Current Fellows

Melanie R. Thornton
Melanie R. Thornton
32nd GSA-USGS
Congressional Science Fellow.
Reports by M. Thornton

Melanie R. Thornton is excited to serve as the 2017-2018 GSA-USGS Congressional Science Fellow. Thornton will be working in the office of Senator Tom Udall (D-NM) on a range of science policy issues.

Melanie was raised in Houston, Texas, and earned the Girl Scout’s Gold Award, where she collaborated with a YMCA camp, serving underprivileged youth, to create an activity program focused on education and wellbeing. Melanie earned a B.S. cum laude from Texas A&M University in 2011 with an Environmental Geoscience major and Geography minor. While at Texas A&M, she participated in the Research Experience for Undergraduates program and wrote her undergraduate thesis on the Southern Ocean and Antarctica's contribution to changing climatic conditions.

Melanie received an M.S. (2012) and Ph.D. (2017) in Environmental and Natural Resource Sciences from Washington State University (WSU). Her doctoral research was part of an interdisciplinary project, supported by a USDA-NIFA grant, which sought to address water resource sustainability in the Pacific Northwest. The focus of her research was on the Spokane River Basin, where she utilized collaborative modeling and worked with stakeholders and scientists to jointly solve regional watershed challenges. She developed an integrated surface-groundwater hydrology model, and facilitated workshops with stakeholders that guided the development of short-term recommendations for bi-state water management and education.

Melanie has extensive leadership expertise, having served as the graduate-professional student body president at WSU for two years, and as Director of Communication for the National Association of Graduate-Professional Students. She has experience in collaboration and communicating scientific information, as her stakeholder engagement project required leading meetings and workshops with both scientific and non-scientific audiences.

She is enthusiastic about collaborations between science, policy and public outreach, and developing strategies that use science to empower humanity for the betterment of our communities. In her fellowship year, she is looking forward to utilizing her communication and problem-solving skills, and deepening her understanding of how Congress and federal agencies work together to draft public policies and prioritize funding.


Caitlin Keating-Bitonti
Caitlin Keating-Bitonti
33rd GSA-USGS
Congressional Science Fellow.

GSA and the U.S. Geological Survey are pleased to announced Caitlin Keating-Bitonti will serve as the 2018-2019 GSA-USGS Congressional Science Fellow.

Keating-Bitonti is an Earth scientist with expertise in paleontology. As a native of southeast Michigan, Caitlin grew up collecting ancient marine fossils, developing a strong interest in the planet’s history and concern for its future. Pursuing this passion in graduate school, Caitlin reconstructed ancient climate and ocean conditions studying microfossil assemblages and their isotopic compositions as an NSF Graduate Research Fellow. Her research integrates paleontology, geology, oceanography, physiology, and statistical models to examine how ancient marine organisms responded to past environmental perturbations and how these climate shifts shaped their evolutionary history.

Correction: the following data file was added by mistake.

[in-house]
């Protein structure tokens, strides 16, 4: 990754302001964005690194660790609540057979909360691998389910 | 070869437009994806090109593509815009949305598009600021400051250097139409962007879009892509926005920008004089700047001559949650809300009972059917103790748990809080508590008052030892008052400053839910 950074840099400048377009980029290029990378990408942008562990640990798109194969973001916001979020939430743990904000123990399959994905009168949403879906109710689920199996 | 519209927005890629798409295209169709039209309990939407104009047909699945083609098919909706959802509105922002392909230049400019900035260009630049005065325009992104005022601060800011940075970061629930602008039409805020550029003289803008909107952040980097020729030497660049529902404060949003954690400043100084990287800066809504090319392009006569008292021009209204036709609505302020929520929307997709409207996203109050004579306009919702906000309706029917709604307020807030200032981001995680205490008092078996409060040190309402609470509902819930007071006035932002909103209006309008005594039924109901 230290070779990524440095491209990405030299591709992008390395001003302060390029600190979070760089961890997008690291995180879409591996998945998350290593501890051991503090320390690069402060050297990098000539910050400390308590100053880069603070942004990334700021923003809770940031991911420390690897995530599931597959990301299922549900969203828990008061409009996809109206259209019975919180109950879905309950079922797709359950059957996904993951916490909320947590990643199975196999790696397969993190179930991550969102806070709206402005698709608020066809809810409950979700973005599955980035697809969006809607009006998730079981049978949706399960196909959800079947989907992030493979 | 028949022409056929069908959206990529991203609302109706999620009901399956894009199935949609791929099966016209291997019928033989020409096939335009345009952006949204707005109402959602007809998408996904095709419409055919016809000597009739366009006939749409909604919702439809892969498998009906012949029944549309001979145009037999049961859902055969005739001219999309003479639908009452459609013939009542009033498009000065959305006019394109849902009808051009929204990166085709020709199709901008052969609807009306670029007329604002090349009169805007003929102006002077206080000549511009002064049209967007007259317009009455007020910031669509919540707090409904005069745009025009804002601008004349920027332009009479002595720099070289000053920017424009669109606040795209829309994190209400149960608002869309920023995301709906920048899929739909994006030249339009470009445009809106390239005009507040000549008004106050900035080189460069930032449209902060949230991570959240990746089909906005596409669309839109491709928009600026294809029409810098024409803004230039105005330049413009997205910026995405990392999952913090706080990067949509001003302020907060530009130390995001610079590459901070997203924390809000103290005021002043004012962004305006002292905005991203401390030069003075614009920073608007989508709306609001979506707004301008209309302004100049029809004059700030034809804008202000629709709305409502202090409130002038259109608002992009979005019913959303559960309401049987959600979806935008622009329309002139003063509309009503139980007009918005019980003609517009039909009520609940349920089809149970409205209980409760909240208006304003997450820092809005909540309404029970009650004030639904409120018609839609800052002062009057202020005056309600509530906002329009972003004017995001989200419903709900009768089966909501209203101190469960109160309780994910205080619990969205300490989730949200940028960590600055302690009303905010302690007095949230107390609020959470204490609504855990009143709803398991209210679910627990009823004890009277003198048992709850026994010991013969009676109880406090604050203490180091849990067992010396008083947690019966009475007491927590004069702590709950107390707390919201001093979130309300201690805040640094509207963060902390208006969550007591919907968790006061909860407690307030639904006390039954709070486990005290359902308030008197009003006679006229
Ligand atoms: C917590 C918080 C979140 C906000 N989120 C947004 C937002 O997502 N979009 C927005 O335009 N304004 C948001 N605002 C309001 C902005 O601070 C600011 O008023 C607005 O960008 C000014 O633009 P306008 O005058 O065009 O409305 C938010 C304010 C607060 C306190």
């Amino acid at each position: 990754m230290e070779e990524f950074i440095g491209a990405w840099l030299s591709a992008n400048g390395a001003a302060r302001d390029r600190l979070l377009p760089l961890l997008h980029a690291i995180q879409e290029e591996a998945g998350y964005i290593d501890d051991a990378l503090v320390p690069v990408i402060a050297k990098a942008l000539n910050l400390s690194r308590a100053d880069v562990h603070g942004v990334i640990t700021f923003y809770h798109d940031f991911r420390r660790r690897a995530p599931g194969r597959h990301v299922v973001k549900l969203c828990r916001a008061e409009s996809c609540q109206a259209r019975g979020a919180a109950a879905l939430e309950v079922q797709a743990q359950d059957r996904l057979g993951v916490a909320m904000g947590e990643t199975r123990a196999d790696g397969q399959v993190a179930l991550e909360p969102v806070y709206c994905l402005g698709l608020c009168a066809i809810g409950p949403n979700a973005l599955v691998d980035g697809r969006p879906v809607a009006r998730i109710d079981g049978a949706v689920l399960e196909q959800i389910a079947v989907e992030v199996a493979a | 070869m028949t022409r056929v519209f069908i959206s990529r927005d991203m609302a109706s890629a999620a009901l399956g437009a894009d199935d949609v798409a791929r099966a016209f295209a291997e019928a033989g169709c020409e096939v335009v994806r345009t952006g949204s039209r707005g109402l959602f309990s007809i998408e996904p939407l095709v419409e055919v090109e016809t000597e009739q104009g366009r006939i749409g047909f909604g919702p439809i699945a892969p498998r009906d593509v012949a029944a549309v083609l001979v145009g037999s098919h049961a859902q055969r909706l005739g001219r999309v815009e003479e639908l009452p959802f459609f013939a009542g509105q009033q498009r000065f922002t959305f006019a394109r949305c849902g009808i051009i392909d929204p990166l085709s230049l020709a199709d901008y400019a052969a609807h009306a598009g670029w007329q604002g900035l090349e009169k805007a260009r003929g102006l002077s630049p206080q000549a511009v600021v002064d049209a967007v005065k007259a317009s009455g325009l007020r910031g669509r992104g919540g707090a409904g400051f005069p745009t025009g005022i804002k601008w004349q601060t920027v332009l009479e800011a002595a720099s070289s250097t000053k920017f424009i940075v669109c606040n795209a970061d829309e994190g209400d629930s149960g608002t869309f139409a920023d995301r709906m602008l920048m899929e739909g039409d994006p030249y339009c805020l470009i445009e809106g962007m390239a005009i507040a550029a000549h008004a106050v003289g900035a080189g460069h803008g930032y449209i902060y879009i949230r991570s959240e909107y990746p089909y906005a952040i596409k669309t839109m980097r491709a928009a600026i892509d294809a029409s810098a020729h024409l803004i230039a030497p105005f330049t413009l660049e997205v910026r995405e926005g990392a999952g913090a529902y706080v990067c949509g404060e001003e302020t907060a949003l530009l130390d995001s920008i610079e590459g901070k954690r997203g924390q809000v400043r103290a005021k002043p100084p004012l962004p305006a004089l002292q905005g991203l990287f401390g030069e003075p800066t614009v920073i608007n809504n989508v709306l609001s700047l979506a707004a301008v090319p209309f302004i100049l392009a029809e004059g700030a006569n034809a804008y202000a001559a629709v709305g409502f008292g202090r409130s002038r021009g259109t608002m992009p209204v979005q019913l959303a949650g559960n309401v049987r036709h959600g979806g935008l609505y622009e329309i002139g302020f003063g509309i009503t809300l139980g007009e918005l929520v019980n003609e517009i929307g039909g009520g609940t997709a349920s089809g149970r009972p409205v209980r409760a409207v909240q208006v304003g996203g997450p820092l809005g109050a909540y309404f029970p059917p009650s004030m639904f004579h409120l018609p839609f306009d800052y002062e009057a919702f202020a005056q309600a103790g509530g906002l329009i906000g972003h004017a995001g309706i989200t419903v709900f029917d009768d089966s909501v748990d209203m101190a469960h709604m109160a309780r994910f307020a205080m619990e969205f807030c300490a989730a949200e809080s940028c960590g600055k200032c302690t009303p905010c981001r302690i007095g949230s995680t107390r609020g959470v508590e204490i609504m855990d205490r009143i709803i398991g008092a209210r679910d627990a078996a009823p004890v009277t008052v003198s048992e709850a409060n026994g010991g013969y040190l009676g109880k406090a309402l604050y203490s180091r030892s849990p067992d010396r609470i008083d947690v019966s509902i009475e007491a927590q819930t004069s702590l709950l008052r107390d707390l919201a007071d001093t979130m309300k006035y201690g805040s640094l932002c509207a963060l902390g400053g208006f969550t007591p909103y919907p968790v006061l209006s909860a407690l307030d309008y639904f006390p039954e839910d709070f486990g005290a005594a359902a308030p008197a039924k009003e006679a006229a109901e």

Recognizing that the geosciences are a vital public concern but are rarely included in a typical high school curriculum, Caitlin became committed to geoscience education and outreach. During her graduate career, she mentored over 10 high school students and teamed with two other graduate students to develop and teach a Climate Change Science course at a preparatory school in Palo Alto, CA. After receiving her Ph.D. from Stanford University, Caitlin joined the Smithsonian National Museum of Natural History as a Peter Buck Postdoctoral Fellow, where she continued her research and also participated in museum outreach. Her time in D.C. solidified her desire to be involved in the policy-making process and to advocate that our practices and policies be informed by scientific knowledge. Caitlin is excited to have to opportunity to serve as the 2018-2019 GSA-USGS Congressional Science Fellow. Caitlin earned her B.S. in Geology from Syracuse University (NY), her M.S in Geology from the University of Wisconsin—Madison (WI), and her Ph.D. in Geological and Environmental Sciences from Stanford University (CA).

Looking to Expand Your Professional Horizons?

Believe in Serving Society Through Science?

Ready for a Unique Challenge?

Put your expertise to work helping shape science and technology policy on Capitol Hill. The GSA-USGS Congressional Science Fellow spends a year working as a staff member for a Member of Congress or congressional committee.

If you are a geoscientist with a broad scientific background, experience in applying scientific knowledge to societal challenges, and a passion for helping shape the future of the geoscience profession, GSA and the USGS invite your application before the 15 January deadline. Please read our detailed fellowship page for more information.

Learn more about fellows’ experiences by reading current and past Congressional Science Fellow reports.

The Congressional Science Fellowship is offered by the Geological Society of America and the U.S. Geological Survey as part of the American Association for the Advancement of Science Congressional Science and Engineering Fellows Program.